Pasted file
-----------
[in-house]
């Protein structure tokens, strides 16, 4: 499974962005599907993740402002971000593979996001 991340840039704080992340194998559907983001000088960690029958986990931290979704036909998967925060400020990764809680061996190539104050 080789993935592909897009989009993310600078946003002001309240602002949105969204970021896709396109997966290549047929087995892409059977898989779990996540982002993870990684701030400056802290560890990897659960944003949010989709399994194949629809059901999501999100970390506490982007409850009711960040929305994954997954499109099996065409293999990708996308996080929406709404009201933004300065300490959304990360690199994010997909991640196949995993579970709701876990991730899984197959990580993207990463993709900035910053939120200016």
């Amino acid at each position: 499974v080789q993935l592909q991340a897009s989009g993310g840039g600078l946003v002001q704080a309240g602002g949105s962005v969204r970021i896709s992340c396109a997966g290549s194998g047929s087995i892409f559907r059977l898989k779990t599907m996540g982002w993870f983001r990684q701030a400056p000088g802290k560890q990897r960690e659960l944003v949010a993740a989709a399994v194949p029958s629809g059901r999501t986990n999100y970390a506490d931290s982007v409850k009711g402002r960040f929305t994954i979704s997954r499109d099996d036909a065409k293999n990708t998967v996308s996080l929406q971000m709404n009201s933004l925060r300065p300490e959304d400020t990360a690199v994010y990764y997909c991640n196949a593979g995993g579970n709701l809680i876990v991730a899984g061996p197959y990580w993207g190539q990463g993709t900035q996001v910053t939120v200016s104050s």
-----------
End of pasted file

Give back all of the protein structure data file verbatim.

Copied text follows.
[in-house]
């Protein structure tokens, strides 16, 4: 499974962005599907993740402002971000593979996001 991340840039704080992340194998559907983001000088960690029958986990931290979704036909998967925060400020990764809680061996190539104050 080789993935592909897009989009993310600078946003002001309240602002949105969204970021896709396109997966290549047929087995892409059977898989779990996540982002993870990684701030400056802290560890990897659960944003949010989709399994194949629809059901999501999100970390506490982007409850009711960040929305994954997954499109099996065409293999990708996308996080929406709404009201933004300065300490959304990360690199994010997909991640196949995993579970709701876990991730899984197959990580993207990463993709900035910053939120200016």
């Amino acid at each position: 499974v080789q993935l592909q991340a897009s989009g993310g840039g600078l946003v002001q704080a309240g602002g949105s962005v969204r970021i896709s992340c396109a997966g290549s194998g047929s087995i892409f559907r059977l898989k779990t599907m996540g982002w993870f983001r990684q701030a400056p000088g802290k560890q990897r960690e659960l944003v949010a993740a989709a399994v194949p029958s629809g059901r999501t986990n999100y970390a506490d931290s982007v409850k009711g402002r960040f929305t994954i979704s997954r499109d099996d036909a065409k293999n990708t998967v996308s996080l929406q971000m709404n009201s933004l925060r300065p300490e959304d400020t990360a690199v994010y990764y997909c991640n196949a593979g995993g579970n709701l809680i876990v991730a899984g061996p197959y990580w993207g190539q990463g993709t900035q996001v910053t939120v200016s104050s």